How To Grow Passionfruit

Learn the secrets to growing passionfruit with our troubleshooting guide.

How To Grow Passionfruit

The passionfruit vine is characterised by starry flowers and distinctive leathery-skinned fruit.

Native to the Amazon region of South America, it was named by Spanish missionaries who believed sections of the petals resembled the crown of thorns from the crucifixion.

There are more than 50 varieties of passionfruit vine, many of them suited to growing in Australia, including Banana, Hawaiian, Norfolk Island, Yellow Giant, Panama Gold, Panama Red and Ned Kelly.

The wrinkled fruit contains vitamins A and C, potassium and iron, and is good for salads, desserts and in drinks.

The passionfruit pulp can be bottled, made into sauce or eaten fresh.

Passionfruit is also believed to have health properties, with some Brazilian tribes using it as heart tonic.

Growing passionfruit
Growing passionfruit
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The passionfruit vine can be propagated from cuttings but is best grown from seed. It should be planted in full sun (at least six hours a day) in a spot with no trees or competitive roots.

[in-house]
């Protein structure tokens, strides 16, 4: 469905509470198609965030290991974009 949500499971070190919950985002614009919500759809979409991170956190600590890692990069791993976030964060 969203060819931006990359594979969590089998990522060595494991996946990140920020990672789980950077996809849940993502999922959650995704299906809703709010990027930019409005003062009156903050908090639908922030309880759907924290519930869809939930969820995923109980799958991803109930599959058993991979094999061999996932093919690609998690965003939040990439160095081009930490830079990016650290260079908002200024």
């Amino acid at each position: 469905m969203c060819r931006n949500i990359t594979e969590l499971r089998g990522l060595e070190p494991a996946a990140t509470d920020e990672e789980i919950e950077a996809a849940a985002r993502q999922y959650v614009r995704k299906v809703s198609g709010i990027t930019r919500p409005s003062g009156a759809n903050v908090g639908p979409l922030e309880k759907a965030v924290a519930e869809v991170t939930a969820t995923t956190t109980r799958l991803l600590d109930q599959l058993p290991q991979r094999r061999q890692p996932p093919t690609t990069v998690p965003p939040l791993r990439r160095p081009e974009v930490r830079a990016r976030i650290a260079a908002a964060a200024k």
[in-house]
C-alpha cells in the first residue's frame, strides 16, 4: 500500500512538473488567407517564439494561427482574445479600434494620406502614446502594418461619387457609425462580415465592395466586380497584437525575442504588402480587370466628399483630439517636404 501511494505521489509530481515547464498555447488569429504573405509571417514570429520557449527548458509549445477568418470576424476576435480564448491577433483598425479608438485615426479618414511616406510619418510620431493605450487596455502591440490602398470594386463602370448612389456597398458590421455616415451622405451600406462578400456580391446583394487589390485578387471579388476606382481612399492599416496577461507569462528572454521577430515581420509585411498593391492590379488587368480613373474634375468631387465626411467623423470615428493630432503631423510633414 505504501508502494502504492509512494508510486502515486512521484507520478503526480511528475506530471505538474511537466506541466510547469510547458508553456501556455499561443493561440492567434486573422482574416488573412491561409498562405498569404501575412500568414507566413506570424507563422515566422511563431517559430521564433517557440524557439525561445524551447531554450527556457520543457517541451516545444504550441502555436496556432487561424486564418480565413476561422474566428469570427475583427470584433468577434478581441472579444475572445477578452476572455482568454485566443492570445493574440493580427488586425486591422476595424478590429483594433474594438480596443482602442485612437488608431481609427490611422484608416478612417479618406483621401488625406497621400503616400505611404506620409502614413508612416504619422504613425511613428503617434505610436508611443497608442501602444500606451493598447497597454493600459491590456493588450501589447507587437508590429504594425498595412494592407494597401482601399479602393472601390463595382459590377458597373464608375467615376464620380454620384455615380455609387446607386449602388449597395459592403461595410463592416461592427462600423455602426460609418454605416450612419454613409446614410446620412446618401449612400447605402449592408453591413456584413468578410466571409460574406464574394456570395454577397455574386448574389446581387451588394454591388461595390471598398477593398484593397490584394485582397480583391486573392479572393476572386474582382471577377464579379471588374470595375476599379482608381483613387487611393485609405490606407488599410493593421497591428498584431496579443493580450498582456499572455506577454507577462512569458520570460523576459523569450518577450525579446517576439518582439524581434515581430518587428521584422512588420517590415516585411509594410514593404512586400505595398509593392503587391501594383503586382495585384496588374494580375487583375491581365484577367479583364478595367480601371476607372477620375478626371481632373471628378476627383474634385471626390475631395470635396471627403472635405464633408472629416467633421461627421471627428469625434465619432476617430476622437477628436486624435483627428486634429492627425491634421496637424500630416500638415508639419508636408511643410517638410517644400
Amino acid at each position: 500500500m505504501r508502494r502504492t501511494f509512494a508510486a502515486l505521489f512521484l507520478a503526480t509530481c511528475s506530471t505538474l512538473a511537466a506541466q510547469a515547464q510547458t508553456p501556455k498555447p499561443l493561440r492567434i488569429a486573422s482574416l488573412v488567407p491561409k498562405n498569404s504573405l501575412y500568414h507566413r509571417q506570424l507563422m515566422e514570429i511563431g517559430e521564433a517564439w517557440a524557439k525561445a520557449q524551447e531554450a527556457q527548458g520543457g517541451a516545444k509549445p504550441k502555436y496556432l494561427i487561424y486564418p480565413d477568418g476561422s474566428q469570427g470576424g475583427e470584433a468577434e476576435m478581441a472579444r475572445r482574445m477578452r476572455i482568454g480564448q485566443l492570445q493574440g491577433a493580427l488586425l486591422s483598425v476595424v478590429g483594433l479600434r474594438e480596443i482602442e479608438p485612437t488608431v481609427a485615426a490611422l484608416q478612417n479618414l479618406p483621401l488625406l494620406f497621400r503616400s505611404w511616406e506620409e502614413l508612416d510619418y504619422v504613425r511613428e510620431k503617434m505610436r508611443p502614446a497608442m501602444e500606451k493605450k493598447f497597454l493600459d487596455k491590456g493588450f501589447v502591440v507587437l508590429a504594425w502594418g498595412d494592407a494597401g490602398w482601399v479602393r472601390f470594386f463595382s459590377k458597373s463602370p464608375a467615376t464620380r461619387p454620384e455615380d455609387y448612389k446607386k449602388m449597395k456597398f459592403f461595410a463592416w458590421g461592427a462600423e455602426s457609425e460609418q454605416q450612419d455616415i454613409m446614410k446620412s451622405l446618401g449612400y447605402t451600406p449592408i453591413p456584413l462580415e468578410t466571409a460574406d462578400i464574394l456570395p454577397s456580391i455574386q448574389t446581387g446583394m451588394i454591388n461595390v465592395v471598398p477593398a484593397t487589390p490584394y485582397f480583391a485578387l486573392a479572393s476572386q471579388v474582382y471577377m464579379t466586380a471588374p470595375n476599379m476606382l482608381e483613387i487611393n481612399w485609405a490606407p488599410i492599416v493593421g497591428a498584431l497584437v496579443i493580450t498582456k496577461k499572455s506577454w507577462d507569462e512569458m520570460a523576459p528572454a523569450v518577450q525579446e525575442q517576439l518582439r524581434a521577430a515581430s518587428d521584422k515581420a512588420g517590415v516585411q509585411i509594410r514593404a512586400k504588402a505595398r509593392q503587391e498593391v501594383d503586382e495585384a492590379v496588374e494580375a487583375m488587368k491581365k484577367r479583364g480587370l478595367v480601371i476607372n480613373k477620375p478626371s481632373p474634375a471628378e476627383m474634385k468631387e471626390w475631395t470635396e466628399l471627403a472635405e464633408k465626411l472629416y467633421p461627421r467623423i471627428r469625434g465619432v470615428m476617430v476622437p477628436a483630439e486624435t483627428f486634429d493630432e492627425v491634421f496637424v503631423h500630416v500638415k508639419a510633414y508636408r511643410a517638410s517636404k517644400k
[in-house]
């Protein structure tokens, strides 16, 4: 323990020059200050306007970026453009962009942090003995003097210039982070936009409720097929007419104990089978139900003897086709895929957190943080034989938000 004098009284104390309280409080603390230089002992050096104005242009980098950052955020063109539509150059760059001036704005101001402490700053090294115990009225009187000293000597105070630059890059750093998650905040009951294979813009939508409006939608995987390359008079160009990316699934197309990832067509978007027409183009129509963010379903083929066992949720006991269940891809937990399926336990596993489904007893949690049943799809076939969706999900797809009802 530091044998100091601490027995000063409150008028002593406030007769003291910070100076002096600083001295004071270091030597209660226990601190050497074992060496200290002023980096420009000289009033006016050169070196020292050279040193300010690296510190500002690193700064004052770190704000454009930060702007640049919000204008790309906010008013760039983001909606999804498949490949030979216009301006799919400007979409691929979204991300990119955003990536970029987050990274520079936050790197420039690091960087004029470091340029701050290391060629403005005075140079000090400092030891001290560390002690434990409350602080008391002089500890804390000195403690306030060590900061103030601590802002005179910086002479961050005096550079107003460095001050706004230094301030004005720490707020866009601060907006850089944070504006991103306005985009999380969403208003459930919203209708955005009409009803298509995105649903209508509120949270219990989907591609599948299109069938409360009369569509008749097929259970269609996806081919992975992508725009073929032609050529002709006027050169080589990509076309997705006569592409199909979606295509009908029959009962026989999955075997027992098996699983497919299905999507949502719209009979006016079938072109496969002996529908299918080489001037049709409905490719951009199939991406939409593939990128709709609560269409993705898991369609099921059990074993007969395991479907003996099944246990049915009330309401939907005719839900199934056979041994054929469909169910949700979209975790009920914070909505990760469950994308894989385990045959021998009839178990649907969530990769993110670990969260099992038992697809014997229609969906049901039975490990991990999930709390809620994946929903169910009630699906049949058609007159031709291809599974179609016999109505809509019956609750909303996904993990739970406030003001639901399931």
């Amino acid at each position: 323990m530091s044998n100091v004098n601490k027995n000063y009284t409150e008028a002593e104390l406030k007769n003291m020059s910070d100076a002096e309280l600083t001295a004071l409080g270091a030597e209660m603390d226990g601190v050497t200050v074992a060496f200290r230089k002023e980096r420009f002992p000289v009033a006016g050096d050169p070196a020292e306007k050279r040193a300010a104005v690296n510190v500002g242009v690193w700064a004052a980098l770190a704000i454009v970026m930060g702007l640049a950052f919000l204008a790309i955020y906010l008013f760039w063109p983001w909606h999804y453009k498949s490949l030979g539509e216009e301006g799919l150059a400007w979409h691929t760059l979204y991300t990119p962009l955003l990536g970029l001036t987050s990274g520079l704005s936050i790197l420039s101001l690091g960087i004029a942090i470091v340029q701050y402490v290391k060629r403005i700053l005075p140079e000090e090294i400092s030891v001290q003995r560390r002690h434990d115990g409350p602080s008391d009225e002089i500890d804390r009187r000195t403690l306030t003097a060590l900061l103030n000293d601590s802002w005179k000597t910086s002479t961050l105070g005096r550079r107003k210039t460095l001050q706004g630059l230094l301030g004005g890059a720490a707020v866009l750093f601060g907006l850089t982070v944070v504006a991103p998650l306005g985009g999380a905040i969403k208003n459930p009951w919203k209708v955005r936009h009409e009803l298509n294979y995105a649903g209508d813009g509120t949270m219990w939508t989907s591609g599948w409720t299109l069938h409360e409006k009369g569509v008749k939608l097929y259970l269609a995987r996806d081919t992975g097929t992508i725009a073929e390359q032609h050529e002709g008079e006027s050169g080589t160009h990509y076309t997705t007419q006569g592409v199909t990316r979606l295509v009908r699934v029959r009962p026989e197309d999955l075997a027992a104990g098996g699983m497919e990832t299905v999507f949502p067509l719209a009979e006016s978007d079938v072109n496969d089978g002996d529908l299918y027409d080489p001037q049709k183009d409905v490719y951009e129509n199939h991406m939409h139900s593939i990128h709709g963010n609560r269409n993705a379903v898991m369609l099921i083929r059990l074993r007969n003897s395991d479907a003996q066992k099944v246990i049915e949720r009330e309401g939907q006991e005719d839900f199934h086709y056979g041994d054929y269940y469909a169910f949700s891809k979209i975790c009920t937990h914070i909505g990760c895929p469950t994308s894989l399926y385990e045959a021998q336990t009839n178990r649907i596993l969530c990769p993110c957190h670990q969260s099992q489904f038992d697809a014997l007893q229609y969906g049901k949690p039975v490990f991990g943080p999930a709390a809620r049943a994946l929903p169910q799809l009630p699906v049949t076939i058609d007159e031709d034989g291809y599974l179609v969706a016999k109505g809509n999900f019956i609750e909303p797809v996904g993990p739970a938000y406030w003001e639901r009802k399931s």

Provide a strong structure for the vine to climb on and prepare light, fine, deep, well-dug soil with organic matter. Add straw to retain warmth and scatter a metre of chook manure pellets around the hole. Water well and repeat this again a few months later.
Passionfruit vines are heavy feeders and need plenty of water and well-drained soil. Add mulch around the root system, to reduce evaporation and protect it from the hot sun.
Leave the vine to climb in its first year, then pinch out the top bud to encourage lots of side shoots.
The passionfruit vine grows up to 10 metres a year.
You can expect fruit about 18 months after planting.
Passionfruit have a high water requirement when fruits are approaching maturity – if the soil is dry, fruits may shrivel and fall prematurely, so water frequently for short periods during dry times. Pick the fruit when the skins start to wrinkle.
After the second year, prune lateral branches once a year in late winter.
Note that a fertiliser high in nitrogen promotes plenty of leaf growth at the expense of fruit and flowers. Therefore, well rotted cow manure and compost are better choices.
Also note that the growth should be from the graft section of the vine, rather than the rootstock, as this won't produce fruit.
TIP Put used teabags at the base of established vines, leaving them to seep into the soil as fertiliser.

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